In its quarterly magazine, the civil service accidentally published a satire poster urging parents to kill their children if they become infected with rabies.
“If you suspect your child has rabies, don’t hesitate, shoot. It could save a life… For more information please reread this poster,” the poster, created by Scarfolk Council, a satire website run by writer Richard Littler, reads.
Wow. This has made my week. This is from the government's *own* publication about the history of government communications. They mistakenly included a Scarfolk poster which encourages the killing of children. Clearly, nobody thought it was too extreme. (via @CraigHeap) pic.twitter.com/PITafePTKe— Scarfolk Council (@Scarfolk) July 20, 2018
Mr. Littler told British media he had no idea how his poster ended up in the government magazine. He also said that he has sent the British government a copyright cease and desist notice for using his creative work without seeking his permission or paying him royalties.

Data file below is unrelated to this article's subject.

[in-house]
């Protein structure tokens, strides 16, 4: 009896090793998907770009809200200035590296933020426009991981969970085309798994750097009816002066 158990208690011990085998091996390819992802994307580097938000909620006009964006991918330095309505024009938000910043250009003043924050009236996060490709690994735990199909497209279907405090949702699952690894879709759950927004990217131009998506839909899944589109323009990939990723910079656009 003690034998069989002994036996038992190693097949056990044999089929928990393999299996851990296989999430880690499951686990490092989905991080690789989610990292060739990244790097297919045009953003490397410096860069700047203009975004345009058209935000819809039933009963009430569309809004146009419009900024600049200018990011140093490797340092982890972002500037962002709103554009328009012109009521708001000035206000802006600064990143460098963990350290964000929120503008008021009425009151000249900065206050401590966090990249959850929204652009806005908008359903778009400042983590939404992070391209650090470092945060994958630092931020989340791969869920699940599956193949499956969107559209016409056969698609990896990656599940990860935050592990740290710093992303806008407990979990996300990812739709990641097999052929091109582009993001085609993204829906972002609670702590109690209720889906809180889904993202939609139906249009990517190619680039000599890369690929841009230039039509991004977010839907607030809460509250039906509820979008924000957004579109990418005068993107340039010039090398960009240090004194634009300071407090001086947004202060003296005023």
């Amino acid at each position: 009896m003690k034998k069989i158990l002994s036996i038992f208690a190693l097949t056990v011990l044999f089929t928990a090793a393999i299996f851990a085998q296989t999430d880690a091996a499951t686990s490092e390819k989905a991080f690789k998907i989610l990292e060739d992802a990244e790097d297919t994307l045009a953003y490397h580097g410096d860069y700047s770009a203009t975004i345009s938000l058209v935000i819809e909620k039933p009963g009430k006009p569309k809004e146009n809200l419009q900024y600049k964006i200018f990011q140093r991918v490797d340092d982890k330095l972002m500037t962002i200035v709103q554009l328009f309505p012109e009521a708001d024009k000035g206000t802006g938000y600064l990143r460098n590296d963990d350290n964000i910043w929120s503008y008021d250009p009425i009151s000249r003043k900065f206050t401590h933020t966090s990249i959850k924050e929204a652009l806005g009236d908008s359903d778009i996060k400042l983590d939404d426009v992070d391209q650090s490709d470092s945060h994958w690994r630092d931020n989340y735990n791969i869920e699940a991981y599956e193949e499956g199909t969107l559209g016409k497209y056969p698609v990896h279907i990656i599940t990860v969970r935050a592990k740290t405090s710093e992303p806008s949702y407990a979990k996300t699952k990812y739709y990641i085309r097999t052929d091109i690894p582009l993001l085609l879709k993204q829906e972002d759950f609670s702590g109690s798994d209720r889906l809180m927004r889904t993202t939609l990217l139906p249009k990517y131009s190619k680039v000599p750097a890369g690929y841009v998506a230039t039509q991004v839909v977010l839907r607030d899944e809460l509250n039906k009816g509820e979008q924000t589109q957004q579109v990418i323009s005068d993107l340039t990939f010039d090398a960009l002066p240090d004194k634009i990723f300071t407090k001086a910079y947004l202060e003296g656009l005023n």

The Cabinet Office has confirmed the poster was erroneously published in the civil service’s in-house magazine, with a cabinet spokesperson saying “This image is a parody of 1970s public information campaigns and was mistakenly used in a publication for illustrative purposes."
Brits have taken to social media to mock the government for its shocking error.
How can we we sure they didn't just see the poster and say "what a smashing idea!"…? https://t.co/4zxG5jWodq— Jeremy Corbyn for PM (@JeremyCorbyn4PM) July 22, 2018
The government has admitted it 'accidentally' used a @Scarfolk poster, which tells people to shoot their children if they suspect they have rabies! 😬
In an age where nobody can separate fact from fiction this is a magnificent act of subterfuge and tomfoolery. Hats off to whoever did this. And don't forget, if your children are showing signs of rabies, shoot them. https://t.co/9jc9Yozx3j
— Y/-\TES (@bornGATEKEEPER) July 21, 2018